WEST PALM BEACH, Fla. — The Montreal Expos call him Eli, as in Eli Wallach, the actor.
Cast last year in a role he always wanted, as the Expos' cleanup hitter, the ersatz Eli responded with a performance deserving of awards and rave reviews, which he received.
In fact, there are those who believe that Timothy Charles Wallach may now be the leading man at his position.
"Mike Schmidt has been the force at third base and remains a fine player," Montreal Manager Bob (Buck) Rodgers said. "But after last year, I have to say we're into the Tim Wallach era at third base.
"At 30, he's just getting started. His best seasons are ahead of him."
Said Wallach, whose career began to blossom at Cal State Fullerton: "Even when I first came up, people were calling me another Mike Schmidt.
"It wasn't pressure as much as a level to strive for, though there will never really be another Schmidt.
"Brooks Robinson may have been the classic fielder, but Schmidt has re-defined the position, making it a combination of defense and all-around power.
"Now that I've had a comparable year, I hope I can remain in his class. But it comes down to consistency, to doing it year after year.
"I'm confident now I can continue to improve for two or three more years, then maintain it for four or five more.
"Players come into their own at different times in their lives. Hopefully, this is mine."
Now 38, Schmidt batted .293 with 35 home runs and 113 runs batted in last season, but it was Wallach who made the Sporting News and UPI National League all-star teams at third base and who won the Silver Slugger award for having the top batting average at his position.
He batted .298, 44 points higher than his career average, hit 26 home runs and drove in a club-record 123 runs, the most by a National League third baseman since Joe Torre had 137 in 1971.
He led the major leagues with 42 doubles and tied for the lead in game-winning RBIs with 16.
He led the league in runs produced--runs plus RBIs minus home runs--was 3rd in extra-base hits, 6th in total bases, 7th in hits and 10th in slugging percentage.
Of his 123 RBIs, 56 came with two outs, an impressive illustration of clutch hitting. And when teams elected to give intentional walks to the prolific Tim Raines, batting ahead of him, Wallach responded with 7 hits in 12 at-bats, a .583 batting average, and 13 RBIs.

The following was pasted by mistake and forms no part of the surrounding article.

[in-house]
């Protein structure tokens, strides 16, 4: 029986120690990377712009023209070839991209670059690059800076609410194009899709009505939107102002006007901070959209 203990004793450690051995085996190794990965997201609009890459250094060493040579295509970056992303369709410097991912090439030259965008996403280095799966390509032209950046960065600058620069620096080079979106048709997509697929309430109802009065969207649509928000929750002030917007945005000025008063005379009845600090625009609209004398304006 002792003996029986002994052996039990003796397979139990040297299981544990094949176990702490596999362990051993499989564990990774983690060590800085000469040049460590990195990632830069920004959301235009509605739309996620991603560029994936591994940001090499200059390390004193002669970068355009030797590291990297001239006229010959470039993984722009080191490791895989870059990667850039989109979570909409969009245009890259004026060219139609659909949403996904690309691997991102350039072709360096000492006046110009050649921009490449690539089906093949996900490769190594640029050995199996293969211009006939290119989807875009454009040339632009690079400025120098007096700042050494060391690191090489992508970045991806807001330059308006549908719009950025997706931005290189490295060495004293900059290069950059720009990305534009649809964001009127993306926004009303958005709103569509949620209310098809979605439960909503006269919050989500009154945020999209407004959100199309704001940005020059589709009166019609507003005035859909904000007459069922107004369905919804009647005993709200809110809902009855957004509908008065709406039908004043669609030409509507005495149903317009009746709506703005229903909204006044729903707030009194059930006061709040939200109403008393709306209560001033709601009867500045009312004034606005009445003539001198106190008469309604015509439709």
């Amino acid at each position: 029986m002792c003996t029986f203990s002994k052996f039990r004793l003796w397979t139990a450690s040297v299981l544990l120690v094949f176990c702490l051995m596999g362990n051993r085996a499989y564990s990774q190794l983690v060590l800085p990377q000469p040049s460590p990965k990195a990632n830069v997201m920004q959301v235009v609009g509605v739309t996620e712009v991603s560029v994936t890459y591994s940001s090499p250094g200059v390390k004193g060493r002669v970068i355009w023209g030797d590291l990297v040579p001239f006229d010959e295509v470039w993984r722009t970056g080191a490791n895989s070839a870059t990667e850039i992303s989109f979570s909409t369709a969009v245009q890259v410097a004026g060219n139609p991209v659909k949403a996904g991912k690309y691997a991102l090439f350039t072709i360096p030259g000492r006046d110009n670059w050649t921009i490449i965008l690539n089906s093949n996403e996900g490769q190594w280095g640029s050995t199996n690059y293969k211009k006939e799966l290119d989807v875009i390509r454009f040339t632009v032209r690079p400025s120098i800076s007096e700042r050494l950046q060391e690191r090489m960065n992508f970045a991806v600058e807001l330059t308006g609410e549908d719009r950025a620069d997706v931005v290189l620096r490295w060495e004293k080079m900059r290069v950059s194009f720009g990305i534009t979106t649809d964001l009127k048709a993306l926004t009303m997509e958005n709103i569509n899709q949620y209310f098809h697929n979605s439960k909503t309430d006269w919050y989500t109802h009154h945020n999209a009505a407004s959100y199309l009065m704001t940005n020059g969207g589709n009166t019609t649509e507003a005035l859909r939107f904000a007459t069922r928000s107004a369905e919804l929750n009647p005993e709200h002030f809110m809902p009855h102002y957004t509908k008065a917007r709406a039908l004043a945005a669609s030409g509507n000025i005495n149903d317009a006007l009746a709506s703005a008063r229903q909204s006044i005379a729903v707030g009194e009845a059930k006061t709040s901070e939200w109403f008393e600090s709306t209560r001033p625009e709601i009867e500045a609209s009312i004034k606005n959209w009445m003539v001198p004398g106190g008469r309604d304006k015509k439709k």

Although he failed to regain the Gold Glove he had won in 1985, Wallach is still regarded in the defensive class of Terry Pendleton and Buddy Bell, and many thought he should have been the National League's most valuable player, considering that his surprising team finished only four games behind the St. Louis Cardinals in the Eastern Division.
Andre Dawson of the last-place Chicago Cubs and Ozzie Smith and Jack Clark of the Cardinals finished ahead of him in the voting.
Wallach said he wasn't upset.
Neither, he insisted, is he disturbed by the anonymity that cloaks players in Canada.
"I kind of like it," he said. "My enjoyment comes from playing the game and I want to keep it that way. I like my privacy. I like being able to come and go as I please. I don't have the type ego where I need people around me all the time. I have no problem with the fact that I don't get offered commercials. I don't need to be recognized on the street or in a restaurant."
In fact, though Wallach has previously suggested that he wouldn't mind being traded to the Dodgers, his favorite boyhood team, or to a team with a winning tradition, such as the Cardinals, he now hopes to finish his career in Canada.
He will earn $850,000 this year and $950,000 next year, when his contract expires. He has already talked to the Expos about an extension, but it doesn't appear promising.
"It seems like every time a player has to wait until his old contract expires before attempting to sign a new one, there's a bitterness that develops," Wallach said. "I wanted to try and avoid that by signing an extension, but it's not going to happen, I guess. The club says it has a policy against extending contracts.
"Very few players spend their entire career with one club anymore, and I'd like to do that. I've enjoyed playing with the Expos, but they're apparently going to make me wait before determining if it's possible."
The 6-foot 3-inch, 200-pound Wallach walked toward the dugout after a recent workout and stopped to lift his 2-year-old son, Matthew, from a stroller being pushed by Matthew's mom, the former Lori Bickford of Garden Grove. Lori and Tim met at a college party and now make their winter home in West Palm Beach.
It could have remained in Orange County if the Angels had merely improved their $15,000 signing offer by $5,000 after they had selected Wallach in the eighth round of the 1978 draft, which followed Wallach's junior season at Fullerton.